Whitehead confirmed the company did not recommend that their products be used on walls. “We have never advertised, throughout my investigations and my discussions with other people, we have never recommended. We could not stop it being done but we have not recommended it.”

“In our particular rooms we have a wall in our display where it is shown, tiles on walls and on waterfalls and stands but it is publicity material,” he said.

“Most carpet people you go into a showroom they have a carpet on the wall but we would never recommend that they be put on the wall other than for display purposes. I discussed this with our technical people and they said we have never had an inquiry for them to be placed on a wall and would not recommend any large area being put on the wall.”

Prior to Whitehead’s extracts being read to the inquest, Coroner Dr Myra Cullinane told the jury that the module related to the emergency response to the Stardust fire has now concluded.

Later, she addressed the jury in relation to the part-heard evidence of two previous witnesses, former Stardust doormen John Furley and Gabriel O’Neill.

She said Furley had been in the process of giving evidence and answering questions to counsel when medical reports were received, and he was permanently stood down.

She told the jury he must therefore be regarded as a part-heard witness and said this was important when they come to assess the totality of the evidence heard at the inquest. She said there had been “an inability to explore” certain areas with the witness and she outlined to the jury a number of the areas that were left unexamined.

Cullinane said O’Neill had given some evidence to the inquest remotely and was due to return and give further evidence on a different date. She said he subsequently indicated that he was not willing to return and, in circumstances where he lives outside the jurisdiction, it is not within her jurisdiction to summonses him. She told the jury he should also be regarded as a part-heard witness.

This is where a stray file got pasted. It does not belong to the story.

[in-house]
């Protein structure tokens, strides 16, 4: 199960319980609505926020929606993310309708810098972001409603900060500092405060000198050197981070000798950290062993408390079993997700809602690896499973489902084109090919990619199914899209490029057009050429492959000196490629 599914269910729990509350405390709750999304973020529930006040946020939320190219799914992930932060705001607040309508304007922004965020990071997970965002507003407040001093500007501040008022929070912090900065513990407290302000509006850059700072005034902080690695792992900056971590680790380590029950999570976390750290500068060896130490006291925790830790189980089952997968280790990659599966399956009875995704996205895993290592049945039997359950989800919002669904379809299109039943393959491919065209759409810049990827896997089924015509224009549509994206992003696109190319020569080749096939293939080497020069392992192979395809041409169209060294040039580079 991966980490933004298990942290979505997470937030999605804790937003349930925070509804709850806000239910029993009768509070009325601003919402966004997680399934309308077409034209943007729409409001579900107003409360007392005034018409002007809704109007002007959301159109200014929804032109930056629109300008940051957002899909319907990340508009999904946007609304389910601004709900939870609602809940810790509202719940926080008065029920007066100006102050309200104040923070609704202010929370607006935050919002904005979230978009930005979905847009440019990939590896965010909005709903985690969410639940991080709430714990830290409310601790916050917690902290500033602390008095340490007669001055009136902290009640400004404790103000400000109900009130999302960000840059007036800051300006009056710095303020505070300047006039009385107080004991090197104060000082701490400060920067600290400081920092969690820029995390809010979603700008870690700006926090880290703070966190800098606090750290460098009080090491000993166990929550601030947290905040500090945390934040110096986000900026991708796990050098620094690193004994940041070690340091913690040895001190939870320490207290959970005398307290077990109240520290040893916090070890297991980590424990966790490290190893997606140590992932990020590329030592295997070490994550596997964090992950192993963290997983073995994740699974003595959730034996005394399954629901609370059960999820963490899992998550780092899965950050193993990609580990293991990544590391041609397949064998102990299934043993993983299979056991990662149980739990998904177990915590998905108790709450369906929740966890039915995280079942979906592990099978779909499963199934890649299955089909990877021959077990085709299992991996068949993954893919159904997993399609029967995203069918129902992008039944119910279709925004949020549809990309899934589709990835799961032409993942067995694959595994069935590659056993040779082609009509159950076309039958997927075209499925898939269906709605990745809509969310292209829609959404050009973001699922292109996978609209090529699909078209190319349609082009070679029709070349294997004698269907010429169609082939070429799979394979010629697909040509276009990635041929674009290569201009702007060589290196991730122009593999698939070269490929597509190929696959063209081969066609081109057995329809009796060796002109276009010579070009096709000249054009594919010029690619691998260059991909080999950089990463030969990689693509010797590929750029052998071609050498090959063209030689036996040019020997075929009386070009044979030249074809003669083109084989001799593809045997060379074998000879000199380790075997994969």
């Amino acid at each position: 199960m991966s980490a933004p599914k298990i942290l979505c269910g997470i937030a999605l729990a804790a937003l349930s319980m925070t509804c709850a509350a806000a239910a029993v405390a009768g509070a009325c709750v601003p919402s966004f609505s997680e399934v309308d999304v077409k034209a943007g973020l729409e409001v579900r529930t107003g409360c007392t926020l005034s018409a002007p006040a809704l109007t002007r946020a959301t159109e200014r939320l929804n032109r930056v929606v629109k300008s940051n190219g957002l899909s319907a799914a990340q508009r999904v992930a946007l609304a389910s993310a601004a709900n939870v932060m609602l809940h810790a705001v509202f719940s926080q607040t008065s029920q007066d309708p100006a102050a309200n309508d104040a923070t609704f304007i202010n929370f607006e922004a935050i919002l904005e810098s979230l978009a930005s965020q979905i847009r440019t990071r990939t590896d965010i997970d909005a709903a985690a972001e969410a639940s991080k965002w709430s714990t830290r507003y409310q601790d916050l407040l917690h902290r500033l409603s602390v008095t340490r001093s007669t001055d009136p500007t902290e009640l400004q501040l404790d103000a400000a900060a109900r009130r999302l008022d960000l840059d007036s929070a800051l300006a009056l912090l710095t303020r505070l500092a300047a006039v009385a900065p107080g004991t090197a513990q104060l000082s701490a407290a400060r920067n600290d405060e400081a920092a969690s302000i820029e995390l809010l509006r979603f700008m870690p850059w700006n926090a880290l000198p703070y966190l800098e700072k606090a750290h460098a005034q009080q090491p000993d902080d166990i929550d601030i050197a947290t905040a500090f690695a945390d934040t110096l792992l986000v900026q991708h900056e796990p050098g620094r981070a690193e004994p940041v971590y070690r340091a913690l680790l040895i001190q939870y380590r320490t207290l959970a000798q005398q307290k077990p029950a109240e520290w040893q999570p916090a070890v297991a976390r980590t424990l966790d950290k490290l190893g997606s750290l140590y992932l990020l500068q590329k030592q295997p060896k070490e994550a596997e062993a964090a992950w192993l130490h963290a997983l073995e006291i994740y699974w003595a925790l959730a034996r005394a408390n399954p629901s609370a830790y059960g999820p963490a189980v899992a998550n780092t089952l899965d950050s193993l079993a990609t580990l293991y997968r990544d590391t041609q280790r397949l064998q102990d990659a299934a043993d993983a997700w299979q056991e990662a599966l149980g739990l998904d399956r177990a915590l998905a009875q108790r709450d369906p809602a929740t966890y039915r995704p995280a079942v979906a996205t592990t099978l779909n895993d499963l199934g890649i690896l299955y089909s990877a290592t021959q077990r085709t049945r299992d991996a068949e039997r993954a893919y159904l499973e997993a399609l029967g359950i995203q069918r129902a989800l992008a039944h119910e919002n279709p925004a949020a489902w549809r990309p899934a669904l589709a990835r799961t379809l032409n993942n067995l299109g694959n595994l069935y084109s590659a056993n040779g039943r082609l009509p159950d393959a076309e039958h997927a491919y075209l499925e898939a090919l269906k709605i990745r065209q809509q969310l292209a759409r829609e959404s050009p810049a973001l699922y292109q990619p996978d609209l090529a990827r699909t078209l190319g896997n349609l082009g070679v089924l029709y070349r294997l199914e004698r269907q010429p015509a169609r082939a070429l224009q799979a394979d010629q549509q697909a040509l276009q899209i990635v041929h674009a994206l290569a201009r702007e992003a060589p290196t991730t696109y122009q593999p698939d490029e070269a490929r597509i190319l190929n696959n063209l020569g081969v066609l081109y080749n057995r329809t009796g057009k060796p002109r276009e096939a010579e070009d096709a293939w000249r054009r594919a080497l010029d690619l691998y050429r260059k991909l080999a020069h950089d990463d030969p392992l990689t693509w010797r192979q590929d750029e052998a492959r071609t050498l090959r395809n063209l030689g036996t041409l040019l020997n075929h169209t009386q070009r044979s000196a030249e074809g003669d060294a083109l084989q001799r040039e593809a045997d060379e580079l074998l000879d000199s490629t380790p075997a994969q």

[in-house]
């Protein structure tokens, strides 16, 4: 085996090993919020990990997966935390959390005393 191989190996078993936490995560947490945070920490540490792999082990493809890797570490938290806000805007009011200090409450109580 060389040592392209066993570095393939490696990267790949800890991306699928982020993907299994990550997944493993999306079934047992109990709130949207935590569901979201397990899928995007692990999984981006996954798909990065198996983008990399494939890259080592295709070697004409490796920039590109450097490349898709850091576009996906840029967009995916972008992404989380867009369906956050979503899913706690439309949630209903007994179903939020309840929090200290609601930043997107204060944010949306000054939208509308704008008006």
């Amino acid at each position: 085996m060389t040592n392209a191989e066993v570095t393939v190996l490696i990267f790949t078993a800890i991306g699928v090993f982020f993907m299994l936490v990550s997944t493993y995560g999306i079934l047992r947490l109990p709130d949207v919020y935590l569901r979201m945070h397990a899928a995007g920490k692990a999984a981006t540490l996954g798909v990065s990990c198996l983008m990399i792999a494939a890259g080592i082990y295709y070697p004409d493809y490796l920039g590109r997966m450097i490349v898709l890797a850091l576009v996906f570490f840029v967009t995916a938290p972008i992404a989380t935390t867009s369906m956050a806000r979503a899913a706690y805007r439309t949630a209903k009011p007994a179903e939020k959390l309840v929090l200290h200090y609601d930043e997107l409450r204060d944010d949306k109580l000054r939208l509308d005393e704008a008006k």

Extracts of O’Neill’s evidence to the Keane tribunal were then read to the inquest.

O’Neill previously told the inquest he had been employed as a doorman for about a month at the time of the fatal fire.

In his statements to gardaí in 1981, O’Neill initially said that when he heard about the fire, he went to exit five, and it was “free and easy to open it”.

However, he later said his reference to opening exit five was “not correct”. O’Neill said that when he went to the door, he saw this exit was locked, and he tried and failed to open it.

He agreed with counsel at the inquiry that his statement contained “gross and deliberate lies”.

In his garda statements, O’Neill also said he saw doorman Leo Doyle and Stardust manager Eamon Butterly open fire exit five from the outside.

However, when this was put to him at the tribunal he said: “I don’t remember saying they were the ones that opened exit five”.

The inquest continues tomorrow.